The good folks over at the University of Venus began a networking challenge this fall. I never got around to actually signing up for it, but I thought it was a great idea and I intended to participate. Their challenge consisted of doing one of the following:
- Go interdisciplinary
- Go international
- Go outside your institution
- Go to a neighboring institution
- Go to your local community
What a great way to broaden my perspectives and learn new things, and bring back good ideas to my own institution; what a neat form of professional development; and except for “go international,” many of these things I would be able do with low impact on my to-do list and relatively low-cost to me or my institution.
But then I realized that I already do this kind of stuff all the time. These kinds of activities have been integral to my own scholarship for a long time now (if you subscribe to Boyer’s definition of scholarship, which I do). Perhaps these kinds of activities might be defined as networking activities (as University of Venus does) or could even be considered some funny form of academic tourism, but I prefer to think of them as I have experienced them: learning visits.
Let me share some recent examples. I will begin, first, with an experience of being visited:
Several months ago, colleagues from an institution similar to mine (but way across the country) contacted me about coming to my campus for a learning visit. I had met a few of these good folks at a conference a year before; we had a healthy exchange of ideas then and had remained loosely in touch. Their institution was planning to take a team of folks to three universities in the Pacific Northwest, just to learn. They came and spent a day with us, learning from and sharing with several folks on my campus. It turned into a learning exchange within a learning community. Indeed, we asked as many questions of them as they did us, and we learned as much from them as I hope they learned from us.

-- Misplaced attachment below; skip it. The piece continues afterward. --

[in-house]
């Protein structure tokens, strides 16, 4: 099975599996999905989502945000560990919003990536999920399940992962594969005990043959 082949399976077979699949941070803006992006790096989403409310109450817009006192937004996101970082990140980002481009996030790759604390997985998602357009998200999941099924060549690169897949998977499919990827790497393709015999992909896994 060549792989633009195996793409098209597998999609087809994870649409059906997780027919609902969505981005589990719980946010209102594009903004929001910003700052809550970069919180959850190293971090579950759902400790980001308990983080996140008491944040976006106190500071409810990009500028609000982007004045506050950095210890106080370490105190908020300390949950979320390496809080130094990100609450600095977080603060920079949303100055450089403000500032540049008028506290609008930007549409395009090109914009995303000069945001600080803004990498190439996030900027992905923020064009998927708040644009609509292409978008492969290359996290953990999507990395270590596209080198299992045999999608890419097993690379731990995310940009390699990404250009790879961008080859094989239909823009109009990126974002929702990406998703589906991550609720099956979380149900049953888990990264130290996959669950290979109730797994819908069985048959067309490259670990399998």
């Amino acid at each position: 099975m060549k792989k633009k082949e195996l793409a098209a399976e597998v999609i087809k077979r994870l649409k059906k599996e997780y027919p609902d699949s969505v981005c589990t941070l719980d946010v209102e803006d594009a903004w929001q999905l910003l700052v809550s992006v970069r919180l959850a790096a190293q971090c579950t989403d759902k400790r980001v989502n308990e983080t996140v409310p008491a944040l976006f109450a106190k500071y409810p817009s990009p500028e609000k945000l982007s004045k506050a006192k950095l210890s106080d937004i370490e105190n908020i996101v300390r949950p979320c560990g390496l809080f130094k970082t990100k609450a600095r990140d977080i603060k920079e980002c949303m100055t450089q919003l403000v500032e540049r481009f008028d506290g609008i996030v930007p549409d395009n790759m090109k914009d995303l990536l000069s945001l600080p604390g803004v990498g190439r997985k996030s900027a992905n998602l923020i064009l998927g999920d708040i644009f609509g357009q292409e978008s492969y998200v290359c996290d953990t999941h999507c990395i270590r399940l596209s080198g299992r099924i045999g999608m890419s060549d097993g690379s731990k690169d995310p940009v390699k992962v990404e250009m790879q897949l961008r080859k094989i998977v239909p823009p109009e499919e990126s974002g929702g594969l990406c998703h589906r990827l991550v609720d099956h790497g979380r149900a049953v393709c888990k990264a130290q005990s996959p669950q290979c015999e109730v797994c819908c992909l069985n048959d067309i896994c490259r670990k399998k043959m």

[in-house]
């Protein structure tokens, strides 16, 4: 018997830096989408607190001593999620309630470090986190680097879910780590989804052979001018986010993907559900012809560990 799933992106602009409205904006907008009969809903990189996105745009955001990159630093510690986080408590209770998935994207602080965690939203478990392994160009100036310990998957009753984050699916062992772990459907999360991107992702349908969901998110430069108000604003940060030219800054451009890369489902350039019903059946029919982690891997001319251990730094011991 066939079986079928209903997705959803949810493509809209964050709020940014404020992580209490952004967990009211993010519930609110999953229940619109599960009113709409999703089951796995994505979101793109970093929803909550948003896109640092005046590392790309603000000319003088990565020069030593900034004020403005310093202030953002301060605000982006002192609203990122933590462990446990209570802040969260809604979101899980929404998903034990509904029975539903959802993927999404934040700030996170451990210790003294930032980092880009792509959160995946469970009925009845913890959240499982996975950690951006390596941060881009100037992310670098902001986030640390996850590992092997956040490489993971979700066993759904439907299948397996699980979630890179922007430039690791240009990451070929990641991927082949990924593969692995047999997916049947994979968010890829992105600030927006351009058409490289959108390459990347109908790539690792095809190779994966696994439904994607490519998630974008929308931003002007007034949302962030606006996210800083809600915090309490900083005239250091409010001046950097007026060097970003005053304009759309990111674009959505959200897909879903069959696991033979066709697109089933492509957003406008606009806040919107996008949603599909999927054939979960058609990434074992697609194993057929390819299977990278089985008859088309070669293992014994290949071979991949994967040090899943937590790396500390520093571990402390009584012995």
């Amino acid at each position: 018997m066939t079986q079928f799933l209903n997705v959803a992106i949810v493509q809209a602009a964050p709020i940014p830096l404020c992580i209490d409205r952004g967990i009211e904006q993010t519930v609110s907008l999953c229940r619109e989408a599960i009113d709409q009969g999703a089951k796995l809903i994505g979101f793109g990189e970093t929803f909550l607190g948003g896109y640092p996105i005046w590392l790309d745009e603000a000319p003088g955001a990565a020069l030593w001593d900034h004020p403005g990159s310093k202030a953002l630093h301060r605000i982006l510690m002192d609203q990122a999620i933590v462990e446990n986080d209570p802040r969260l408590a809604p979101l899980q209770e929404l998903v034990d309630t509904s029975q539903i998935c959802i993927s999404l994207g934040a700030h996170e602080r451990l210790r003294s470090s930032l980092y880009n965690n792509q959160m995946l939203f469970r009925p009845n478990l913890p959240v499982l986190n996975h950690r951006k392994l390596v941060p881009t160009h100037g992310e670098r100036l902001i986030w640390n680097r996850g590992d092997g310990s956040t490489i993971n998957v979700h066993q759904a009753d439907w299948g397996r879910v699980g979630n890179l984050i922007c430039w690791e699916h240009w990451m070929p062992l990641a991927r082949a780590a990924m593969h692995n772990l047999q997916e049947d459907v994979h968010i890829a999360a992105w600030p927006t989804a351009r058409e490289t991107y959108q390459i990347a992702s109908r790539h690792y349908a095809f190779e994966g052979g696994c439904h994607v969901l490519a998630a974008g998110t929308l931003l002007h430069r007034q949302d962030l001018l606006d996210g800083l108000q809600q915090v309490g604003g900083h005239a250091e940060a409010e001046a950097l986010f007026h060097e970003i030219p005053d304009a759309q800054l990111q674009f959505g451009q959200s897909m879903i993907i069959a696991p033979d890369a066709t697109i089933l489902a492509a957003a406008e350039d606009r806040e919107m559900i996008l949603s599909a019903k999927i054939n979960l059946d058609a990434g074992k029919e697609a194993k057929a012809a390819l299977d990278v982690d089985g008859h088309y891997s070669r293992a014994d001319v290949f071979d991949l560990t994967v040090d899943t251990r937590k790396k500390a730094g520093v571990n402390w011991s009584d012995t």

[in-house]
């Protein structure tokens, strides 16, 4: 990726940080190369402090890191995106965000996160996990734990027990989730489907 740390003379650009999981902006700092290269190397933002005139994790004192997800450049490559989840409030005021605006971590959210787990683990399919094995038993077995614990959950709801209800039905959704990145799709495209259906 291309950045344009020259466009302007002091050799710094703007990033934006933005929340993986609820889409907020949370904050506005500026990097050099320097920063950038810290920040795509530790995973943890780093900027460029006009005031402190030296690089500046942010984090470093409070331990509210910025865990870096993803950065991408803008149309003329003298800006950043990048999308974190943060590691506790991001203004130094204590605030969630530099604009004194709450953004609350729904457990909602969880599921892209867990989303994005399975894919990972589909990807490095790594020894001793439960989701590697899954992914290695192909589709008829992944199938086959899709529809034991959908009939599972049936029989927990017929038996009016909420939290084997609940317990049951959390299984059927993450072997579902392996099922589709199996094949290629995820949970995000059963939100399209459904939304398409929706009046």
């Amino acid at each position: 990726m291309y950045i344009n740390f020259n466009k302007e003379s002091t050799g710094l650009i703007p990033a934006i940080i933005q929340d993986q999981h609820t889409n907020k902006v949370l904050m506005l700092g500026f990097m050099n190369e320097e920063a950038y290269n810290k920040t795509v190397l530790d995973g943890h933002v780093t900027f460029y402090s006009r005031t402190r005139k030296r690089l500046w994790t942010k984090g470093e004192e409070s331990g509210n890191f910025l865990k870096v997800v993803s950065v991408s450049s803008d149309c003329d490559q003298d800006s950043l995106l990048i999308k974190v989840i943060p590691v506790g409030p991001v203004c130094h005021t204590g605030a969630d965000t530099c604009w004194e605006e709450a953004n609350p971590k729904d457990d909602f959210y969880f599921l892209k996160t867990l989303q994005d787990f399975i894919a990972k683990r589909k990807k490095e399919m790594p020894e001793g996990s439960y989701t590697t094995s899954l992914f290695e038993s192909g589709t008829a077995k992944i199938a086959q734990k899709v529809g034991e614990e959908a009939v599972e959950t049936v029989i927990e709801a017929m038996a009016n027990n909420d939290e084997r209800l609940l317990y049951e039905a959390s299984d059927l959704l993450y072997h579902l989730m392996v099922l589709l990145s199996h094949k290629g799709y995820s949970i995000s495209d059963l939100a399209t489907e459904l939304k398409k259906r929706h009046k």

Since then, one of the members of that visiting team and I have had virtual coffee dates to continue to discuss shared challenges and opportunities (mostly about assessment, but also about implementing liberal arts programs as well as working with adult learners in higher education). To continue our shared learning, next week several of us are visiting again (though this time virtually) to talk about Prior Learning Assessment. And we are visiting with each other just to learn: What’s working and why? What’s not? What ideas might we come up with to improve our programs and our students’ experiences?
This past Friday I completed a learning visit of my own to a university in Southern California (and my university will host them in a learning visit this coming week). This was actually one of the assignments for the WASC Assessment Leadership Academy in which I am participating, but it was a great excuse to spend the good part of a day at another institution learning about what they are doing with assessment and how they are building their teaching/learning/assessment culture. I met with folks from a few academic areas, student services, and institutional research, and also learned how their cross-college assessment committee supports this important work at their institution. I learned about their progress, and their challenges. The visit gave me several ideas for strategies and tools I might bring back to my institution (with adaptations of course), and it also confirmed some of the work we are already doing. I learned.
I am learning so much from these learning visits that I am planning more. With colleagues from our Assessment Program, I am planning a learning visit to a local college to explore their experiential learning simulations lab and think about how such teaching/assessment systems might apply to other disciplines. With a colleague from our Service Program, I am planning to visit another local university to learn about their service-learning program.
I have taken the challenge to heart, and I intend to keep doing so. I think learning visits might be unique opportunities to higher education (perhaps I am incorrect, but I can hardly imagine car or technology companies doing “learning visits” with other car or technology companies). I also think they just might help all of us get better. If higher education is about learning — our students’ learning and our own — then learning visits are one relatively simple way we can achieve great learning outcomes.